Arrow's Katie Cassidy Shares Her Feelings After The Green Arrow And The Canaries Spinoff Was Not Picked Up

Katie Cassidy on Arrow
(Image credit: The CW)

It’s been over two years since The CW’s flagship Arrowverse series, Arrow, came to an end. While it seemed like the series' legacy could continue in the form of Green Arrow and the Canaries, a spinoff set in 2040 that follows Oliver’s daughter, Mia as the new emerald archer alongside Lance and Dinah Drake, the network officially canned the series last year. Now, Katie Cassidy is opening up about the decision, and why she believes it was actually a good thing. 

Katie Cassidy portrayed Laurel Lance/Black Canary/Black Siren throughout Arrow’s eight-season run and became a fan favorite. So it was no surprise that the network considering bringing the character back for the proposed series, which had a backdoor pilot (starring Cassidy, Kat McNamara, and Juliana Harkavy) air towards the end of the parent show's final season. While promoting her new spy thriller Agent Game, Cassidy spoke to about the axed spinoff. The actress shared her honest thoughts about it, and it sounds like she was ready to to begin a new chapter in her career:

[Shakes Head] No. I say this in the most respectful, kind, realistic way…we really, really milked that cow. Like, c’mon. You evolve, you grow, you…I love learning and I love acting, but also, I started in features and I’m stepping back into [them]. I’m directing this movie with Marina Studios that I’m also producing called Daddy Issues. I’m writing and tapping into this creative side of me that I’ve never had time to because I’ve been acting. I’ve loved acting my whole life, but I want to grow. It’s not that I wouldn’t have loved for the show to go [ahead] because I loved working with everyone, but let’s do something different! Let’s shake some shit up! [Laughs]. We know about the superheroes. We’ve been there. What’s next? There were vampires with the Twilight thing, and superheroes have been cool for a decade and will forever be cool, but let’s go to aliens again or, I don’t know, monsters. Things evolve, and then maybe we’ll go to space with aliens and monsters.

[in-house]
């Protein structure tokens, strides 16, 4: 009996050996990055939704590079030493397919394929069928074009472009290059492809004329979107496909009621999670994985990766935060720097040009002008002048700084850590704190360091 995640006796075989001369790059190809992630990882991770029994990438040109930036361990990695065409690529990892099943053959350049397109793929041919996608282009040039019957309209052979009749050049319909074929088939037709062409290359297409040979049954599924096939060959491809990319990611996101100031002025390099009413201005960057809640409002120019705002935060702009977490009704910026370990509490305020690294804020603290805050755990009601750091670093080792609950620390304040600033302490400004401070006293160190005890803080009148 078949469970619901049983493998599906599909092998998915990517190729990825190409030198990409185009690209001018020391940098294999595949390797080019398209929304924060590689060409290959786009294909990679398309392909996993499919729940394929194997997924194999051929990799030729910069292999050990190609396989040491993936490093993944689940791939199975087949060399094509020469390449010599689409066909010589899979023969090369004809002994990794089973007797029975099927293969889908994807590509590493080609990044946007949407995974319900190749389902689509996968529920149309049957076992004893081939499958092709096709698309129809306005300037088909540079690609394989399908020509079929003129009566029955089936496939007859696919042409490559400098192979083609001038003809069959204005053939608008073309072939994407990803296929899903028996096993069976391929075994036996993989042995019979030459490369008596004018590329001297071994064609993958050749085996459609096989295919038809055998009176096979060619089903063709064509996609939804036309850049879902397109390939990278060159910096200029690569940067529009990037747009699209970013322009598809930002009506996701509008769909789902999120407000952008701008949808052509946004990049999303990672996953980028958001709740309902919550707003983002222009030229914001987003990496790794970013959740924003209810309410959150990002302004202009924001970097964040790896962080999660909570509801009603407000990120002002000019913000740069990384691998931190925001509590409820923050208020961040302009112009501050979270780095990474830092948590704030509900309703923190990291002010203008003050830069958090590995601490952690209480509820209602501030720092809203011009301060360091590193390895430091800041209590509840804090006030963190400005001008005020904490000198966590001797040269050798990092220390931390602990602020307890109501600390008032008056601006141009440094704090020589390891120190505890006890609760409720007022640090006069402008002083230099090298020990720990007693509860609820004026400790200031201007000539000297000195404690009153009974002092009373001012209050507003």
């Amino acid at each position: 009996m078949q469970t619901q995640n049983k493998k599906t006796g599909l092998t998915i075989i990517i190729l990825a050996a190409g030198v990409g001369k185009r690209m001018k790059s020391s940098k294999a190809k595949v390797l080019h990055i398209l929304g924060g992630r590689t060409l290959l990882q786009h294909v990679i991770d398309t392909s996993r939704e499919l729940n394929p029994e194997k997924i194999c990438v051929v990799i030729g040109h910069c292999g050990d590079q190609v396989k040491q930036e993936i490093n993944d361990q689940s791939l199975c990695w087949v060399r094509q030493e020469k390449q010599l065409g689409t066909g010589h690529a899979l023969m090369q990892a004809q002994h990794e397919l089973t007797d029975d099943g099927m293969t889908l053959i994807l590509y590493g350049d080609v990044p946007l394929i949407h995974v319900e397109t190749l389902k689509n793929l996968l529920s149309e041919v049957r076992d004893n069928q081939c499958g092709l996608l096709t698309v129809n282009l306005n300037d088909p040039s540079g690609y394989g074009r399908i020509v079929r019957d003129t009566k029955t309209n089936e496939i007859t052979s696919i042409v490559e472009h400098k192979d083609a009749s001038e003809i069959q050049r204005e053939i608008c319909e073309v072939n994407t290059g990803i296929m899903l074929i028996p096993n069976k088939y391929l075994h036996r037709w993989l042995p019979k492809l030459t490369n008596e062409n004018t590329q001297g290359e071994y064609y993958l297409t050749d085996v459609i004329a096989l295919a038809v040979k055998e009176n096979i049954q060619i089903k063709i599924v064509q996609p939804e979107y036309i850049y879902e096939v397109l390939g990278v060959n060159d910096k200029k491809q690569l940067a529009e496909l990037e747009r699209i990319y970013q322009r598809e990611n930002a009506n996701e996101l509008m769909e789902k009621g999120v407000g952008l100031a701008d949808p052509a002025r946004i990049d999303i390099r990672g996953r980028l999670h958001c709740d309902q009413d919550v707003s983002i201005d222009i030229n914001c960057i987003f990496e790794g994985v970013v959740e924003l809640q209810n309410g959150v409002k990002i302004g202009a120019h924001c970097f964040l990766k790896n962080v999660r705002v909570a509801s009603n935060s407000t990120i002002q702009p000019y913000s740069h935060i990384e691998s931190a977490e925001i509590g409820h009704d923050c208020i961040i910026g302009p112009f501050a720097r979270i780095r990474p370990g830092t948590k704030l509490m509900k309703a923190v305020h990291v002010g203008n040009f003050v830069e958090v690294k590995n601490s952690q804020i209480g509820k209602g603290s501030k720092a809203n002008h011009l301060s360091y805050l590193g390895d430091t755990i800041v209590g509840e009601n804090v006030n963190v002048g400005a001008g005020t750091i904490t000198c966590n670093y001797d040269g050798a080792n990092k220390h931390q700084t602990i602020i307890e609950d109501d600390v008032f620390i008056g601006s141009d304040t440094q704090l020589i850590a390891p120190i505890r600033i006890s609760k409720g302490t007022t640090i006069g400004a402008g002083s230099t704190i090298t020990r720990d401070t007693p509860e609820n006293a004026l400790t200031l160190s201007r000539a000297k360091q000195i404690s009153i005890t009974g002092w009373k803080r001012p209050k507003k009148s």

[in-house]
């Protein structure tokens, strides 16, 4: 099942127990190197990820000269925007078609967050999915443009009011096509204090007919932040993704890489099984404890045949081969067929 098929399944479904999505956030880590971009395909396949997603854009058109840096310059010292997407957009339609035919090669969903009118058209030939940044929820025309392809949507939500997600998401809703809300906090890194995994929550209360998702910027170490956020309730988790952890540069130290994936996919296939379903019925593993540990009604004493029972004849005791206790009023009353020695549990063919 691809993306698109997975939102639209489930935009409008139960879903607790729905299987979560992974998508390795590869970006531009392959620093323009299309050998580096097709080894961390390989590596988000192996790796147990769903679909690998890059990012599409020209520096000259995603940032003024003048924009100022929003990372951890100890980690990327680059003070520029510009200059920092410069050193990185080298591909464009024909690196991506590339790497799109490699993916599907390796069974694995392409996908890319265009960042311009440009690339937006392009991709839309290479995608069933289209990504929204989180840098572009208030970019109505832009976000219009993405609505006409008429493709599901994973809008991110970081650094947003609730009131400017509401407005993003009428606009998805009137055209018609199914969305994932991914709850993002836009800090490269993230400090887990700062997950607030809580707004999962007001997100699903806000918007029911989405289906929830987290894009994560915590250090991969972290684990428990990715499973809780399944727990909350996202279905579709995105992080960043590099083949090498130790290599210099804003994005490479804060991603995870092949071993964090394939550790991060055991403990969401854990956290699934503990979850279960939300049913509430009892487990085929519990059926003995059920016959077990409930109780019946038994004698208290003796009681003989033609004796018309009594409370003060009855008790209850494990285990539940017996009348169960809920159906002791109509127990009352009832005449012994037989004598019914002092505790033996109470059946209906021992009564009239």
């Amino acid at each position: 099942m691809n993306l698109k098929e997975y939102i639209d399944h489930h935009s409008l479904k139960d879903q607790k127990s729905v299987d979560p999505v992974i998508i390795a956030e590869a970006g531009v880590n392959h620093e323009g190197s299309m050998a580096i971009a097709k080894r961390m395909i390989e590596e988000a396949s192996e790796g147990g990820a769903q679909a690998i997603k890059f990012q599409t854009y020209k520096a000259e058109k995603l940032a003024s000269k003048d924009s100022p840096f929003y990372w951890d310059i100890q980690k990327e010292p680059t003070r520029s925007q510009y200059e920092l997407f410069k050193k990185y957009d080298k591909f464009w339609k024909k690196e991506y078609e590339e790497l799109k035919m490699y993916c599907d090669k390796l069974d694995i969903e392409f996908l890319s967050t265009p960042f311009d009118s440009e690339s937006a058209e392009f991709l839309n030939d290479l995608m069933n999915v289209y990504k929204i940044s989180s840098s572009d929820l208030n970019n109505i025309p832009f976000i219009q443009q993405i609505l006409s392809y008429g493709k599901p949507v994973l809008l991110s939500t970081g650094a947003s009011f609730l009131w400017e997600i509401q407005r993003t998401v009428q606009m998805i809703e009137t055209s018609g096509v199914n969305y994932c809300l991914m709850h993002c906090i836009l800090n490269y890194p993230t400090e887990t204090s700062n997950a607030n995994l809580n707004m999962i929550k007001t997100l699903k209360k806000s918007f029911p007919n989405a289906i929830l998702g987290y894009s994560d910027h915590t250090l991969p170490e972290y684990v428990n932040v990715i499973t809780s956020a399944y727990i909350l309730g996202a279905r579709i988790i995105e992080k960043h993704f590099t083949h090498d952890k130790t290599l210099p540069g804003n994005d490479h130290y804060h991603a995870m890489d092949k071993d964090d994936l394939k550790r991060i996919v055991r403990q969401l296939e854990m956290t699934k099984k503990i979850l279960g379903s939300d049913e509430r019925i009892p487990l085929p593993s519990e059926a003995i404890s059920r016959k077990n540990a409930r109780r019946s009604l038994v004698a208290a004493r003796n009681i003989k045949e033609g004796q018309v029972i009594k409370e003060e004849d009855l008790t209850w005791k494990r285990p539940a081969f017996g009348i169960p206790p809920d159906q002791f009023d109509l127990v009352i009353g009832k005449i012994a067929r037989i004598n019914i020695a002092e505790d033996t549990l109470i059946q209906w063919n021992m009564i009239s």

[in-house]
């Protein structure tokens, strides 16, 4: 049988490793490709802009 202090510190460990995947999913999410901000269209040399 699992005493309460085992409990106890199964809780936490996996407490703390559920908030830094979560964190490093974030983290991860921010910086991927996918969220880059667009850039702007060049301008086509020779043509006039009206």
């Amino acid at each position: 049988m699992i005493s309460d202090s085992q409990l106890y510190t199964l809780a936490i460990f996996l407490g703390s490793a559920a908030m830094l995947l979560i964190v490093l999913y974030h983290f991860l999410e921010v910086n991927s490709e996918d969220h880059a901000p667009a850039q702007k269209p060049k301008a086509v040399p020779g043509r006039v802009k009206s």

The actress' feelings are understandable, especially since she was on the original show for such a long time. Although it’s clear that the superhero series will always hold a special place in her heart, it was simply time for her to move on. She may not be open to playing Laurel on a regular basis anymore, but she could always return for a guest spot. Her former co-stars have done this. David Ramsey was making the rounds across the universe last year (ahead of his reported Justice U series), and Kat McNamara showed up in The Flash’s “Armageddon” event.

Not only that, but it seems another one of her colleagues would love to have her back. In October 2021, Legends of Tomorrow star and former Arrow actress Caity Lotz revealed that she’s “always pitching” ideas for Laurel Lance to appear on the series. Legends is the most reasonable Arrowverse series for the character to appear on, given its unpredictable nature, and I'd personally love to see it happen.

Of course, such a gig would have to line up with Katie Cassidy's busy schedule, highlighted by her newest project. According to Deadline, her upcoming directorial debut, Daddy Issues, which she also co-wrote with Maria Betrand and Meg McCaig, focuses on three women who must wrestle with how their fathers have impacted their lives. Cassidy will also star in the film and produce it.

With this, perhaps the Supernatural alum can simply direct an episode of Legends of Tomorrow or another Arrowverse series instead of making an appearance. That would certainly serve as a consolation prize of sorts for some fans who'd love to see her working within the superhero franchise. For fans like myself, it's sad that Green Arrow and the Canaries didn't get picked up, but I'm glad to see Katie Cassidy is getting to try some new things in her professional life.

Megan Behnke
Freelance TV News Writer

Passionate writer. Obsessed with anything and everything entertainment, specifically movies and television. Can get easily attached to fictional characters.